Capacity gaps, data management, and integrated surveillance systems

The development and effective mainstreaming of climate services for health, such as climate-driven dengue early warning systems, require parallel efforts to increase the capacity of the climate and health sectors in the region. National health stakeholders in Dominica and Barbados identified significant gaps in the availability of financial resources to implement an operational early warning system and a self-reported lack of technical expertise in statistics, data science, and geographic information systems (GIS) [10]. They also noted the lack of long-term health datasets and few local empirical studies on climate and health linkages, which limited their ability to make informed public health decisions. National meteorology and hydrology services also identified a lack of trained personnel and knowledge of health sector needs.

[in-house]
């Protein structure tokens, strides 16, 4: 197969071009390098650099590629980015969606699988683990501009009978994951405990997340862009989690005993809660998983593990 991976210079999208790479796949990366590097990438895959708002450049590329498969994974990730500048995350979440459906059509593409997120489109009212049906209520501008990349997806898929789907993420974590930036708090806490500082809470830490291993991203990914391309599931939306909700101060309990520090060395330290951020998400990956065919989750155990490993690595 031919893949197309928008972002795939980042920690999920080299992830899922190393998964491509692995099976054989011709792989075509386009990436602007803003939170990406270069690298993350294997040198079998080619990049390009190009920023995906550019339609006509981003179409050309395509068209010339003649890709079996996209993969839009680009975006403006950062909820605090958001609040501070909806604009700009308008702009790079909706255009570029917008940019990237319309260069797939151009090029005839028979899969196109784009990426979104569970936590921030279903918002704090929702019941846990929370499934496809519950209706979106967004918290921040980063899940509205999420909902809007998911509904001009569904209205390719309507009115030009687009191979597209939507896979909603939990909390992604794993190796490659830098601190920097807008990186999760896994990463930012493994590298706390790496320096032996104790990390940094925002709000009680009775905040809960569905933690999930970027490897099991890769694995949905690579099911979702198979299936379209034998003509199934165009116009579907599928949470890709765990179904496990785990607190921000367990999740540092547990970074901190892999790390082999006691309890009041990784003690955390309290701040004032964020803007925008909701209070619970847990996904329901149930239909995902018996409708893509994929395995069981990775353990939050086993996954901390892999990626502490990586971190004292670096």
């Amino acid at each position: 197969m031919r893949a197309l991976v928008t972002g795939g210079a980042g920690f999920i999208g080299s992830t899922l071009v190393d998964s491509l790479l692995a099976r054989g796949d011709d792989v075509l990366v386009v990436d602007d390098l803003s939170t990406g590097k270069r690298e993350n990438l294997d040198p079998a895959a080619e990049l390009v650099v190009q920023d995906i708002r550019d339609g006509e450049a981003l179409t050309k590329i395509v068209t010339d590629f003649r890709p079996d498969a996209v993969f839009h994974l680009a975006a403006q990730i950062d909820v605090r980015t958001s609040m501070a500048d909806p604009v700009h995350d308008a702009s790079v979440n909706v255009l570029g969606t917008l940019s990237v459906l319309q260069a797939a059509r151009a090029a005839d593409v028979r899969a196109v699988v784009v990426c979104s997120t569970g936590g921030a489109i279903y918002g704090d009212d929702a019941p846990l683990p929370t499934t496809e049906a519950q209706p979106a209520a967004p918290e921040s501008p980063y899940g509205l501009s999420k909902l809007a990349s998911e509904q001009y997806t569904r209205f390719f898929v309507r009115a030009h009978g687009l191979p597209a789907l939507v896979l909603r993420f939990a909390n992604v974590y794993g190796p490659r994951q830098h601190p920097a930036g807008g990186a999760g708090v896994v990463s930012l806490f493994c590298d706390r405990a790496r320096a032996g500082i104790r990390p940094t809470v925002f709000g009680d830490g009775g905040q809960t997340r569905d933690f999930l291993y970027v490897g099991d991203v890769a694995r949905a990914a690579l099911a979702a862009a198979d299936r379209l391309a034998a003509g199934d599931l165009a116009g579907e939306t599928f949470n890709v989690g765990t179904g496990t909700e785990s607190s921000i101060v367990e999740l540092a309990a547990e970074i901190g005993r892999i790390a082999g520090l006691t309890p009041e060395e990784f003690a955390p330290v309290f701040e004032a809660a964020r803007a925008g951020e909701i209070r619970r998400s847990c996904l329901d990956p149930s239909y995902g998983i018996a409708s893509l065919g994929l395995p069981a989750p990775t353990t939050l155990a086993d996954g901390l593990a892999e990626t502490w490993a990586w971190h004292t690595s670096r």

There is a critical need to train and retain a cohort of climate and health practitioners. In particular, the health sector requires technical training in how to analyse and interpret basic climate information and integrate this information into health surveillance and planning, whereas the climate sector requires more knowledge about the decision priorities and needs of the health sector. Further to this, resources must be allocated to reconciling data holdings across sectors. Historical records are often inconsistent in format and primarily paper based, while decentralised collection and storage complicates archiving or digitising. Country personnel trained in data management, from collection to data entry to quality control to data sharing, may be a limiting factor. Following recommendations from the Global Vector Control Response [26], vector and epidemiological surveillance systems should be integrated with climate information systems to allow for linkages across vector, disease, intervention, and climate data. This integrated system should also be homogenous and compatible between countries in the Caribbean. An important step towards improving climate-informed epidemic forecasting is through data and code sharing via the coordinated use of public repositories by multisector data providers. Following the example of Ecuador, Puerto Rico, and other countries that publish historic and real-time disease surveillance and climate data would promote the development of multi-institutional, multi-model ensemble approaches to improve the skill and utility of epidemic forecasts [32].